Technology / Blocking out the future of transactions
Blocking out the future of transactions
17 December 2017
Using the code behind Bitcoin transactions in other aspects of everyday life has been an aspiration for some time, but blockchain enthusiasts say the technology is already transforming the way we store and deal with data and pay for things in the real world.
Originally created as a perfect bookkeeping system for Bitcoin, blockchain is a distributed digital ledger that records and tracks Bitcoin transactions. Once a transaction has been accepted, verified and approved, it’s then encrypted into a special code called a hash – a unigue digital fingerprint of that piece of information.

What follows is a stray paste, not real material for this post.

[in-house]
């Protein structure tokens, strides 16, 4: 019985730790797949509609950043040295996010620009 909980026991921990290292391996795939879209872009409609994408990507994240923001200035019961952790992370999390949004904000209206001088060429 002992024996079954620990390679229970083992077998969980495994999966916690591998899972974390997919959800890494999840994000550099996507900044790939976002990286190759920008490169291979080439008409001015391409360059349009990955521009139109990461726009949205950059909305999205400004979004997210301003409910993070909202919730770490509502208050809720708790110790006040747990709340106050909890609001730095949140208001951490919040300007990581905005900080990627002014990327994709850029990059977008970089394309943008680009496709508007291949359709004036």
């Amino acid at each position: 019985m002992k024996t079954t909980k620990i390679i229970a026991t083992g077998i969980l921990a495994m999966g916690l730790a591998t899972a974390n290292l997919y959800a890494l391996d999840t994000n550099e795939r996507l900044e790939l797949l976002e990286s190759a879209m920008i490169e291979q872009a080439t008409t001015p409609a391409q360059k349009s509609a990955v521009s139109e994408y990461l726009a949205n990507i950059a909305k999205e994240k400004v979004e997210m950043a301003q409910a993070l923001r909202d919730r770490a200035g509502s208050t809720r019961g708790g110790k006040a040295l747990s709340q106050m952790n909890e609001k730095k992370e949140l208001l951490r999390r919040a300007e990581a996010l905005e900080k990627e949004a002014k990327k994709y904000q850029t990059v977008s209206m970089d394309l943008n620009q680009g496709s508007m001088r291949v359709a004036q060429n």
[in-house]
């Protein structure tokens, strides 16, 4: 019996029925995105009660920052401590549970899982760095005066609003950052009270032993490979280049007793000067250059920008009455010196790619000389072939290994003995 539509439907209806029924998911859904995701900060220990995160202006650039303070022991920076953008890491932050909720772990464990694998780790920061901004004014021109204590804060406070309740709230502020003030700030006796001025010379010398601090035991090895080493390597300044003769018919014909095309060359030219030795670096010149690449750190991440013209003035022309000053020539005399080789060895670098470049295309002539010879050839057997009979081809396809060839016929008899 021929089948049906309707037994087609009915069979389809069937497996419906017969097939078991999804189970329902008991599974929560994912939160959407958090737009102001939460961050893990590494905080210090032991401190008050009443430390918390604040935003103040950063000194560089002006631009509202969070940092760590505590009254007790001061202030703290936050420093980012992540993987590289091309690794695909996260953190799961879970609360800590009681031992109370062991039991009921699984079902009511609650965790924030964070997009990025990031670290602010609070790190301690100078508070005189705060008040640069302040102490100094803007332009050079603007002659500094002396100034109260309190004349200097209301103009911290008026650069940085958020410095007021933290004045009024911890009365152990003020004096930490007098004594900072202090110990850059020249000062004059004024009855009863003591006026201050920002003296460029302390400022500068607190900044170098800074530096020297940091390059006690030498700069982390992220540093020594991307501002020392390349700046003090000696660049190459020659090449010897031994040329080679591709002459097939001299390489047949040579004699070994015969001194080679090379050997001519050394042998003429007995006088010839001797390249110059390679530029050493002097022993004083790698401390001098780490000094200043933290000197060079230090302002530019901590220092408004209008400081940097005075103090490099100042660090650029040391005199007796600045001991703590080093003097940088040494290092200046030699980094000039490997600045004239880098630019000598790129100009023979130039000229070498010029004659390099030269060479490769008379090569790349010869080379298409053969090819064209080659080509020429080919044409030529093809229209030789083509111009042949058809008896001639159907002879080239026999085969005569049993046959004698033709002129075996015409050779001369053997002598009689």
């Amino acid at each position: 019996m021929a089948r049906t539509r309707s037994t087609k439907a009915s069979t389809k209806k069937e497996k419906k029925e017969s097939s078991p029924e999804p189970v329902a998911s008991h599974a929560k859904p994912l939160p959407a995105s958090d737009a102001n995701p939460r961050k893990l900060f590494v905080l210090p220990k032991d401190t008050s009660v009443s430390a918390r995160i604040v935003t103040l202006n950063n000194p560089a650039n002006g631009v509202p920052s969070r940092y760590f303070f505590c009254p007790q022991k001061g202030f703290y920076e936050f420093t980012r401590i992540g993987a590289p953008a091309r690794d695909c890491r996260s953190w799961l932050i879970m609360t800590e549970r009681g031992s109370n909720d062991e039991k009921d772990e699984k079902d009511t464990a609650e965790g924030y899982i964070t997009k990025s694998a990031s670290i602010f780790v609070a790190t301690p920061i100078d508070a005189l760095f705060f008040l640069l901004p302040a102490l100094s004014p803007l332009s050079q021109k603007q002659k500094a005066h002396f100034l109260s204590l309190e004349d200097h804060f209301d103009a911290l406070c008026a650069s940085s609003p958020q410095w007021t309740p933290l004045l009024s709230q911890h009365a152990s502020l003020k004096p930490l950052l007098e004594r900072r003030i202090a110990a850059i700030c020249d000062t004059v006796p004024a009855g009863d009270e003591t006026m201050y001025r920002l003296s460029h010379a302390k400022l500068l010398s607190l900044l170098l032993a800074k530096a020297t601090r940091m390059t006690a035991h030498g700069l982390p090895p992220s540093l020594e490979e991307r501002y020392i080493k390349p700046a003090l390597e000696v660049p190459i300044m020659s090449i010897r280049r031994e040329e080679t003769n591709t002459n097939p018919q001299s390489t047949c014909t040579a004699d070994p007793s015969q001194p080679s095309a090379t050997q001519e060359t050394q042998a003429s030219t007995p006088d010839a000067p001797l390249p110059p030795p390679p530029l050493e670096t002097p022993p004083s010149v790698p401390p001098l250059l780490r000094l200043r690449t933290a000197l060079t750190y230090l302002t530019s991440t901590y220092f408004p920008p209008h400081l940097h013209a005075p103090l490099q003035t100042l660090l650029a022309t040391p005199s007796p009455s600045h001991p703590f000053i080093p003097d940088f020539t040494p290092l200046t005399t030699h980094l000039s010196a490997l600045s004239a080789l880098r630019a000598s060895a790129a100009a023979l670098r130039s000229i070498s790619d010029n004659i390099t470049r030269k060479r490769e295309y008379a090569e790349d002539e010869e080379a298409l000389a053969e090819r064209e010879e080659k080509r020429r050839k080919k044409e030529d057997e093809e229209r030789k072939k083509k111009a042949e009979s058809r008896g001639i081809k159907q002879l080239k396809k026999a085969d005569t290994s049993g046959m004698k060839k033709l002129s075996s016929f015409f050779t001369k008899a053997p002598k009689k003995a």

Transactions, therefore, become not only easy to trace, but also impossible to tamper with, as any attempt to modify or change the recorded information means the unique hash will also change and so won’t match the original.
The simplicity, transparency and applicability of this digital record keeping technology have made blockchain go far beyond its original purpose, and are changing the way payments are made. Eddy Travia, a pioneer investor in blockchain technology and a CEO of the first London-listed blockchain investment firm Coinsilium, sees a bright future and potential in the technology.